Drug makers use co-pay coupons to help mask their rising drug prices


Drug maker-funded coupons and patient assistance programs are proving to be an uncertain and often questionable way for patients to afford what a new report shows are increasingly expensive specialty and other brand name drugs.

Growth in drug spending by commercial and government insurance plans slowed last year to 5.8% — less than half the growth rate in 2014 and 2015, a report by the QuintilesIMS Institute showed. Much of the slowing was due to lower sales of Hepatitis C drugs.

Still, a report out Wednesday by the Blue Cross Blue Shield Association (BCBSA) found cumulative spending on drugs that are still under patent is rising at an average annual rate that’s more than double the rate of increase in spending for all drugs and was up 285% between 2010 to 2016. During the same period, overall spending on brand name and generic drugs with competition dropped by 47%, the analysis of 30 million BSBSA commercial insurance claims showed.

Underscoring the needs for the coupons, patients who account for 2% of the prescriptions are responsible for 32% of total out of pocket costs, the QuintilesIMS report shows.

Some patients and advocates say co-pay assistance enhances the drug maker’s public image while it obscures their high prices. One patient advocate says the companies can often write off their assistance on their taxes, which gives them another financial benefit.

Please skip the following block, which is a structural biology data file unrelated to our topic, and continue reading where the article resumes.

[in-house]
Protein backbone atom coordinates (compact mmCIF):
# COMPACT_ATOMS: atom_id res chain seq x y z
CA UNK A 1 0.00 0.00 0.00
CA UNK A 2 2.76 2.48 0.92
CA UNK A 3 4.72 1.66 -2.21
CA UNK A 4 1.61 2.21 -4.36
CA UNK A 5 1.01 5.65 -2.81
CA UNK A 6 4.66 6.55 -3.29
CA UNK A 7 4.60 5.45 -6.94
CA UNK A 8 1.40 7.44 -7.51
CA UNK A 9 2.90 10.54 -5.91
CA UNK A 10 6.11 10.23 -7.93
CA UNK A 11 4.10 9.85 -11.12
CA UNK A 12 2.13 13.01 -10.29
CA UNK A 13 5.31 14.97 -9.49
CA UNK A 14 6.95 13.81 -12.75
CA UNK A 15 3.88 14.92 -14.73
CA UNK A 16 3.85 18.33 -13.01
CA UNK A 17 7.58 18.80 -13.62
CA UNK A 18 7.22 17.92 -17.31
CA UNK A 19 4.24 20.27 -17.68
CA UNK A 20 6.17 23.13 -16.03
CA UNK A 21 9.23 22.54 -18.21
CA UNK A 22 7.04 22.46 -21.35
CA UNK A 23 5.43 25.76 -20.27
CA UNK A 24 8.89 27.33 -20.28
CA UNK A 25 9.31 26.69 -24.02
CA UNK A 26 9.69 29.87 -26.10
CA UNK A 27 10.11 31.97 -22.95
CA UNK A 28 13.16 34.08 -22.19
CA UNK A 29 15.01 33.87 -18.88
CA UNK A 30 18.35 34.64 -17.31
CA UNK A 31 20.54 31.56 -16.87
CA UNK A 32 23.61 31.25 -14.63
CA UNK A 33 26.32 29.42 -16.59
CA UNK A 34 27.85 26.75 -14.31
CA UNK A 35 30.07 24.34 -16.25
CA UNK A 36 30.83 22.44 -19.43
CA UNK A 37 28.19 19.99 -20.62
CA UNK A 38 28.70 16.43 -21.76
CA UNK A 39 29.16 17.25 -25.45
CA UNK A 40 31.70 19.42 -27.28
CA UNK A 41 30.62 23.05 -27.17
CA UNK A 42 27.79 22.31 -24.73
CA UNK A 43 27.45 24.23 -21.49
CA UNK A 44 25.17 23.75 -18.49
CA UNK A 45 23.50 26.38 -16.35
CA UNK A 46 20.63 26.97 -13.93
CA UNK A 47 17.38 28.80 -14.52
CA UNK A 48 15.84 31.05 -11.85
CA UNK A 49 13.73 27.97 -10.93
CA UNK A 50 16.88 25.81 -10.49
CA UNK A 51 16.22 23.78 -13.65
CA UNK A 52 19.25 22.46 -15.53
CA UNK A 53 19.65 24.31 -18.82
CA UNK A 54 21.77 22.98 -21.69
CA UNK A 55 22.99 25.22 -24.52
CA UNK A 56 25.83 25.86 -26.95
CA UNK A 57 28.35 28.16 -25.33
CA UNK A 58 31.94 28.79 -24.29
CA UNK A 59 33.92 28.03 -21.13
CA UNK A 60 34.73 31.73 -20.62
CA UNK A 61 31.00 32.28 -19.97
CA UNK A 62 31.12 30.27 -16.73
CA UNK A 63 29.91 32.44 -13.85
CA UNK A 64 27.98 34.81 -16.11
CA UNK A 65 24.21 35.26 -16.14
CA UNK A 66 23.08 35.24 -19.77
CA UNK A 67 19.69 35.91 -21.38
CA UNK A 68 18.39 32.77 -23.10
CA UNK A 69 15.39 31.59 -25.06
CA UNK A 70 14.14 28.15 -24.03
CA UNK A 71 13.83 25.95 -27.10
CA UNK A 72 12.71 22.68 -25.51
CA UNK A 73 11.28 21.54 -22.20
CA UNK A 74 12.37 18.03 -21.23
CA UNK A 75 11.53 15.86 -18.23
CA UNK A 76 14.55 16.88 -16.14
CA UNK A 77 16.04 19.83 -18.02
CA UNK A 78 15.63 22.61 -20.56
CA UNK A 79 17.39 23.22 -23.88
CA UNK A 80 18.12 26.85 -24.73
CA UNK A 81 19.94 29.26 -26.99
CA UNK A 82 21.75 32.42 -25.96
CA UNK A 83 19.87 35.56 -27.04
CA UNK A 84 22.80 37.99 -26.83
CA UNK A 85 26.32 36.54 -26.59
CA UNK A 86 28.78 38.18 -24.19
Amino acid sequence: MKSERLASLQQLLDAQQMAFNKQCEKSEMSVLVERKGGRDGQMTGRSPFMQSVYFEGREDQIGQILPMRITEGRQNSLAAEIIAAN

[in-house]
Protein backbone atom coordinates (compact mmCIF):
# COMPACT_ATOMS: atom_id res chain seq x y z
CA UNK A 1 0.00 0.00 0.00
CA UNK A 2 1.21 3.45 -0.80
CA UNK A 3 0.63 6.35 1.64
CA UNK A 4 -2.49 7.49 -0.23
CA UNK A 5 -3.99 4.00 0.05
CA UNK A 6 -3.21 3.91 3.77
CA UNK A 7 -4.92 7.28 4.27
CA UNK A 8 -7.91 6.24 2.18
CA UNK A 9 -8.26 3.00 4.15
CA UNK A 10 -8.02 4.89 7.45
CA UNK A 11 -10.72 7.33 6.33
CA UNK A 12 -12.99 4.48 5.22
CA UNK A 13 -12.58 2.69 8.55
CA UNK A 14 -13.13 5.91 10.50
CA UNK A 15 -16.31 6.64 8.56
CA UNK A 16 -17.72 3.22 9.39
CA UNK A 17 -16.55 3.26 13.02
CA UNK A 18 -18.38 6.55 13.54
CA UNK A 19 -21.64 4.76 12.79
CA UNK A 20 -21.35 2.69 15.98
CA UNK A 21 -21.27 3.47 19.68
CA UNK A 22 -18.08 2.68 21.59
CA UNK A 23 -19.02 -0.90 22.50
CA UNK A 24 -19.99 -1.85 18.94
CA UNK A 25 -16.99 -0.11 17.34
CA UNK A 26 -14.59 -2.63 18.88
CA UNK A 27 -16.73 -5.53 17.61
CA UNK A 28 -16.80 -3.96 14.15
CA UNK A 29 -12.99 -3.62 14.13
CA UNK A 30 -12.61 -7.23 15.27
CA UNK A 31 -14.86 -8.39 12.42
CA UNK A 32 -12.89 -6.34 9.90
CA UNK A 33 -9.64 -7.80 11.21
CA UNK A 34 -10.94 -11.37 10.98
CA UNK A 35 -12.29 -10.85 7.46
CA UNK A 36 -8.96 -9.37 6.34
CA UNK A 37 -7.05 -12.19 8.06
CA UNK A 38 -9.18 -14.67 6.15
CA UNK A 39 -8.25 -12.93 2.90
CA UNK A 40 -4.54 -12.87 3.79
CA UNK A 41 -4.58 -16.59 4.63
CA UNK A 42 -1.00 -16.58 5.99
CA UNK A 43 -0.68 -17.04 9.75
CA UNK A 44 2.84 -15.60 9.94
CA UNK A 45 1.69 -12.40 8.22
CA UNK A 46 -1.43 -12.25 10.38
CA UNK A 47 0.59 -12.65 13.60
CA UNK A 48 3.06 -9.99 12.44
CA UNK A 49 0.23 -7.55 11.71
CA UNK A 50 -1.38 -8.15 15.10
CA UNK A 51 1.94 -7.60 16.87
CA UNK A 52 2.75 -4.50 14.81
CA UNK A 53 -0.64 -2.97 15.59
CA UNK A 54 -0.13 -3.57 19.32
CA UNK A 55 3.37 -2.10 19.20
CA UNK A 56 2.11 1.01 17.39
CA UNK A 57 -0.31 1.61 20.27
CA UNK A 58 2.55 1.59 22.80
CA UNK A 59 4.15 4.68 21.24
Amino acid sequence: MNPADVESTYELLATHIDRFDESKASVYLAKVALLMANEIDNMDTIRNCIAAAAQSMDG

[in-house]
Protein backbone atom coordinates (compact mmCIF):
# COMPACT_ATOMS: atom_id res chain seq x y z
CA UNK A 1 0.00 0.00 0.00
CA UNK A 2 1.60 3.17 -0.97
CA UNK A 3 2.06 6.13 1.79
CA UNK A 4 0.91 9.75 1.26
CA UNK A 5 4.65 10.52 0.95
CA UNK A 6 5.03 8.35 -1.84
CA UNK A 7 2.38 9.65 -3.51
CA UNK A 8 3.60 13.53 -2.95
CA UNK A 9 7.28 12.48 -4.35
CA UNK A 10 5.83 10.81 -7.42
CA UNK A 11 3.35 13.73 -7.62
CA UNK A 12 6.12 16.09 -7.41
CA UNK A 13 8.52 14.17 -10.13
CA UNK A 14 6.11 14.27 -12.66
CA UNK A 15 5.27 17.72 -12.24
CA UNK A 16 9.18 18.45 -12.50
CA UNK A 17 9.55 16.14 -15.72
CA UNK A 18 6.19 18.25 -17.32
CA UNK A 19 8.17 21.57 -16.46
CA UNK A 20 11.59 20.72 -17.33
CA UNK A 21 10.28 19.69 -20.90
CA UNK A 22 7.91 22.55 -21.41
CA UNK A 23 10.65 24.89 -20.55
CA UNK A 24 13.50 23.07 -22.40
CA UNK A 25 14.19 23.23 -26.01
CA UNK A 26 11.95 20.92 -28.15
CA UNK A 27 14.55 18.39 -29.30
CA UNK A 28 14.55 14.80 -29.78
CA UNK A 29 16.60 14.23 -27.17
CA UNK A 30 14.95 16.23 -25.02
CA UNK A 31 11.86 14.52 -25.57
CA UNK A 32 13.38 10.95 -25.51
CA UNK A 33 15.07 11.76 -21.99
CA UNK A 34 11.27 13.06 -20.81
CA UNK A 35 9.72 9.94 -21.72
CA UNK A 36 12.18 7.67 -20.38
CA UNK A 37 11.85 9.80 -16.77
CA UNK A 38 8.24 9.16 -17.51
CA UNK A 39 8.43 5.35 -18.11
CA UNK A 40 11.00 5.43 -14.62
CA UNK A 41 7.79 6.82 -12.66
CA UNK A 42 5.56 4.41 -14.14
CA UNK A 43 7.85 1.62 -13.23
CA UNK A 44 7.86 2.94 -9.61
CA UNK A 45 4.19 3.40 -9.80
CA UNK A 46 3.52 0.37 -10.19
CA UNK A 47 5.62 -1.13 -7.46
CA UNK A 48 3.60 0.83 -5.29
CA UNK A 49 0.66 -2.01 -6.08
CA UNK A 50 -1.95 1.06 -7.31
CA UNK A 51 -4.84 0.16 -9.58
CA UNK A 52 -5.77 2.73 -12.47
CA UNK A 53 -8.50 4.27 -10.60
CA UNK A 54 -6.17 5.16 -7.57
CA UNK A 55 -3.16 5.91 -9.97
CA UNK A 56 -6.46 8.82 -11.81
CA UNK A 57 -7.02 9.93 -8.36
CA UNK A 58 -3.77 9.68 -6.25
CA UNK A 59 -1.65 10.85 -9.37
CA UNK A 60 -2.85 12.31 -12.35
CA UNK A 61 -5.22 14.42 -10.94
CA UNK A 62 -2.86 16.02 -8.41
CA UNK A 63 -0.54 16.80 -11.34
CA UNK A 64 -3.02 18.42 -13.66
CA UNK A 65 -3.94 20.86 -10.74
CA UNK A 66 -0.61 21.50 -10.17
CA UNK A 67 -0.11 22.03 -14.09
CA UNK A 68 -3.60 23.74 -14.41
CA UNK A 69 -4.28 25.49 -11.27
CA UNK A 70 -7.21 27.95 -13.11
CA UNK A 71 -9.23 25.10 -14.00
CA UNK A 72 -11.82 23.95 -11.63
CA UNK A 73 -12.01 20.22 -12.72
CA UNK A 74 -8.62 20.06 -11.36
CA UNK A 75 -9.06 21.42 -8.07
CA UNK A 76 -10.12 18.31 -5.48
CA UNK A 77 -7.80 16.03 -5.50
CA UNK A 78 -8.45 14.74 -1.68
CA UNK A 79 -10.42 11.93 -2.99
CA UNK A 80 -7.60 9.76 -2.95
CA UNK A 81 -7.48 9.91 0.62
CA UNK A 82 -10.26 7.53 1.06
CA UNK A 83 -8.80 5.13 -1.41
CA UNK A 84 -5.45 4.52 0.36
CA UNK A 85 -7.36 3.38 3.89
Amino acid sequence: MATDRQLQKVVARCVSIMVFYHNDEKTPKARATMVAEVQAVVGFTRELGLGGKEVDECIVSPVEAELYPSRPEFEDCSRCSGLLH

The new QuintilesIMS report found the percentage of prescriptions filled using a coupon increased from 13% to 19% between 2013 and 2016.

“It’s become a little bit of a war between the health plans and the pharmaceutical manufacturers,” says Murray Aitken, executive director of the QuintilesIMS Institute.

By limiting a patient’s out-of-pocket costs for drugs, drug companies thwart the most effective tool insurers have to control drug costs. After commercially insured patients meet their deductibles or out-of-pocket premiums, the insurers pay the higher drug costs, which get passed along in higher premiums.

Medicare patients are prohibited from using co-pay coupons, but are often eligible for drug makers’ patient assistance programs.

“The higher the co-pay, the more it’s supposed to make you wonder, ‘Do I really want that drug?,'” says Salisbury, Md., pharmacist Matthew Balish.

One of Balish’s customers, however, says she really appreciates the Xarelto zero co-pay card. Starlin Weaver, a science education professor at Salisbury State University, takes the blood thinner to prevent blood clots like the one that nearly killed her in 2004. She tried competing drugs before her insurer agreed to pay for Xarelto, but says they didn’t work as well.

“I’ll pay whatever I have to pay,” Weaver says, because her doctor told her Xarelto is the drug most likely to prevent another clot.